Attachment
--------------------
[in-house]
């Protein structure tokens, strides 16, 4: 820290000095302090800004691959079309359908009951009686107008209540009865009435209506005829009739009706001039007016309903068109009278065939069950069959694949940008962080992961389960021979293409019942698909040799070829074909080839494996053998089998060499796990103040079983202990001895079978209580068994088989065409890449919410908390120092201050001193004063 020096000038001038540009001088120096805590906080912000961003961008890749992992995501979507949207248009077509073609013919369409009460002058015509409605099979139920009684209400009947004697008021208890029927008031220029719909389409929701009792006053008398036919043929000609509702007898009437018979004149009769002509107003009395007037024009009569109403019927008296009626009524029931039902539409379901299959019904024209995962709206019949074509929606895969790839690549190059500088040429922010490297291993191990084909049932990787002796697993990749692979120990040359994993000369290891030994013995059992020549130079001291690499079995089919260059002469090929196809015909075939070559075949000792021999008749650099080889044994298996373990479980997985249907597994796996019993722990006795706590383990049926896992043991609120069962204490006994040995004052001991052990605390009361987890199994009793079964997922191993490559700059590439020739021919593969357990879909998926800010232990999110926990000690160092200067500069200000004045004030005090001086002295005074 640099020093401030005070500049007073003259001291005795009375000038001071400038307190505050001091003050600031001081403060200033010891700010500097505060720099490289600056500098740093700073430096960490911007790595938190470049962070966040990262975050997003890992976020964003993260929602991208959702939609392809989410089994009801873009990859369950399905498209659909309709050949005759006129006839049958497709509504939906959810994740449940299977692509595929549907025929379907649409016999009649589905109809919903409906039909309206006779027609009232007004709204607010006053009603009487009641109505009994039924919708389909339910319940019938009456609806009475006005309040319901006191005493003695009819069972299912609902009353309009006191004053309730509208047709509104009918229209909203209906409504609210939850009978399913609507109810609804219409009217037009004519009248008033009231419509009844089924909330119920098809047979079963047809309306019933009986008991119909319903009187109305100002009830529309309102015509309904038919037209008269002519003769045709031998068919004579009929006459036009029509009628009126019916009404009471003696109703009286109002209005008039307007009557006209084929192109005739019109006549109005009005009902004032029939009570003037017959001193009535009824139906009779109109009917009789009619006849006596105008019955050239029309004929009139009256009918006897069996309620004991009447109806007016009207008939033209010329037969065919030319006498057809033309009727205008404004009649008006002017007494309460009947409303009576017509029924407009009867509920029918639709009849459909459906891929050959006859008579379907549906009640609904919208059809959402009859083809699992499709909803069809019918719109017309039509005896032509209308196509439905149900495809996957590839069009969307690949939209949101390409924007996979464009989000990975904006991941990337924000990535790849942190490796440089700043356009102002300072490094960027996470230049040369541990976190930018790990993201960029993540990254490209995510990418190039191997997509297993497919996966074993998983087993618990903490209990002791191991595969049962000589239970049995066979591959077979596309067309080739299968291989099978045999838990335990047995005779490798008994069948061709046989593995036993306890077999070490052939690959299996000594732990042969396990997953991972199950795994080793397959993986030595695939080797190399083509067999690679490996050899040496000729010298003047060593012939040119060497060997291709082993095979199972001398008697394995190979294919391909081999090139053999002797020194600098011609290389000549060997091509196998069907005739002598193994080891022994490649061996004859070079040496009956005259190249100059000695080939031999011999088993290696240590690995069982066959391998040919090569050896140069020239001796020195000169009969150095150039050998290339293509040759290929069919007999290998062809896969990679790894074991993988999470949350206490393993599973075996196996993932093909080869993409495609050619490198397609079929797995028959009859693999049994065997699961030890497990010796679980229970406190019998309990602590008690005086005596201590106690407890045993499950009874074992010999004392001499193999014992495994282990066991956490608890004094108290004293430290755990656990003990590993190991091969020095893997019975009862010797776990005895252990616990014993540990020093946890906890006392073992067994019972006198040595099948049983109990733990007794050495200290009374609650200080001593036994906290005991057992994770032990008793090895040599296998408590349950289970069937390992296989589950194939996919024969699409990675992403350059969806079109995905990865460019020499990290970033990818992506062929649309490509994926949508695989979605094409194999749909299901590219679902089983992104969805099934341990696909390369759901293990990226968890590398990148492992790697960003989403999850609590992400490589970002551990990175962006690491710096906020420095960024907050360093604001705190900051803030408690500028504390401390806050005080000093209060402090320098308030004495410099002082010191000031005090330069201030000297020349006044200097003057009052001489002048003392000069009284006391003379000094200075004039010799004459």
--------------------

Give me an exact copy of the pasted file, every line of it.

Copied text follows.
[in-house]
């Protein structure tokens, strides 16, 4: 820290000095302090800004691959079309359908009951009686107008209540009865009435209506005829009739009706001039007016309903068109009278065939069950069959694949940008962080992961389960021979293409019942698909040799070829074909080839494996053998089998060499796990103040079983202990001895079978209580068994088989065409890449919410908390120092201050001193004063 020096000038001038540009001088120096805590906080912000961003961008890749992992995501979507949207248009077509073609013919369409009460002058015509409605099979139920009684209400009947004697008021208890029927008031220029719909389409929701009792006053008398036919043929000609509702007898009437018979004149009769002509107003009395007037024009009569109403019927008296009626009524029931039902539409379901299959019904024209995962709206019949074509929606895969790839690549190059500088040429922010490297291993191990084909049932990787002796697993990749692979120990040359994993000369290891030994013995059992020549130079001291690499079995089919260059002469090929196809015909075939070559075949000792021999008749650099080889044994298996373990479980997985249907597994796996019993722990006795706590383990049926896992043991609120069962204490006994040995004052001991052990605390009361987890199994009793079964997922191993490559700059590439020739021919593969357990879909998926800010232990999110926990000690160092200067500069200000004045004030005090001086002295005074 640099020093401030005070500049007073003259001291005795009375000038001071400038307190505050001091003050600031001081403060200033010891700010500097505060720099490289600056500098740093700073430096960490911007790595938190470049962070966040990262975050997003890992976020964003993260929602991208959702939609392809989410089994009801873009990859369950399905498209659909309709050949005759006129006839049958497709509504939906959810994740449940299977692509595929549907025929379907649409016999009649589905109809919903409906039909309206006779027609009232007004709204607010006053009603009487009641109505009994039924919708389909339910319940019938009456609806009475006005309040319901006191005493003695009819069972299912609902009353309009006191004053309730509208047709509104009918229209909203209906409504609210939850009978399913609507109810609804219409009217037009004519009248008033009231419509009844089924909330119920098809047979079963047809309306019933009986008991119909319903009187109305100002009830529309309102015509309904038919037209008269002519003769045709031998068919004579009929006459036009029509009628009126019916009404009471003696109703009286109002209005008039307007009557006209084929192109005739019109006549109005009005009902004032029939009570003037017959001193009535009824139906009779109109009917009789009619006849006596105008019955050239029309004929009139009256009918006897069996309620004991009447109806007016009207008939033209010329037969065919030319006498057809033309009727205008404004009649008006002017007494309460009947409303009576017509029924407009009867509920029918639709009849459909459906891929050959006859008579379907549906009640609904919208059809959402009859083809699992499709909803069809019918719109017309039509005896032509209308196509439905149900495809996957590839069009969307690949939209949101390409924007996979464009989000990975904006991941990337924000990535790849942190490796440089700043356009102002300072490094960027996470230049040369541990976190930018790990993201960029993540990254490209995510990418190039191997997509297993497919996966074993998983087993618990903490209990002791191991595969049962000589239970049995066979591959077979596309067309080739299968291989099978045999838990335990047995005779490798008994069948061709046989593995036993306890077999070490052939690959299996000594732990042969396990997953991972199950795994080793397959993986030595695939080797190399083509067999690679490996050899040496000729010298003047060593012939040119060497060997291709082993095979199972001398008697394995190979294919391909081999090139053999002797020194600098011609290389000549060997091509196998069907005739002598193994080891022994490649061996004859070079040496009956005259190249100059000695080939031999011999088993290696240590690995069982066959391998040919090569050896140069020239001796020195000169009969150095150039050998290339293509040759290929069919007999290998062809896969990679790894074991993988999470949350206490393993599973075996196996993932093909080869993409495609050619490198397609079929797995028959009859693999049994065997699961030890497990010796679980229970406190019998309990602590008690005086005596201590106690407890045993499950009874074992010999004392001499193999014992495994282990066991956490608890004094108290004293430290755990656990003990590993190991091969020095893997019975009862010797776990005895252990616990014993540990020093946890906890006392073992067994019972006198040595099948049983109990733990007794050495200290009374609650200080001593036994906290005991057992994770032990008793090895040599296998408590349950289970069937390992296989589950194939996919024969699409990675992403350059969806079109995905990865460019020499990290970033990818992506062929649309490509994926949508695989979605094409194999749909299901590219679902089983992104969805099934341990696909390369759901293990990226968890590398990148492992790697960003989403999850609590992400490589970002551990990175962006690491710096906020420095960024907050360093604001705190900051803030408690500028504390401390806050005080000093209060402090320098308030004495410099002082010191000031005090330069201030000297020349006044200097003057009052001489002048003392000069009284006391003379000094200075004039010799004459």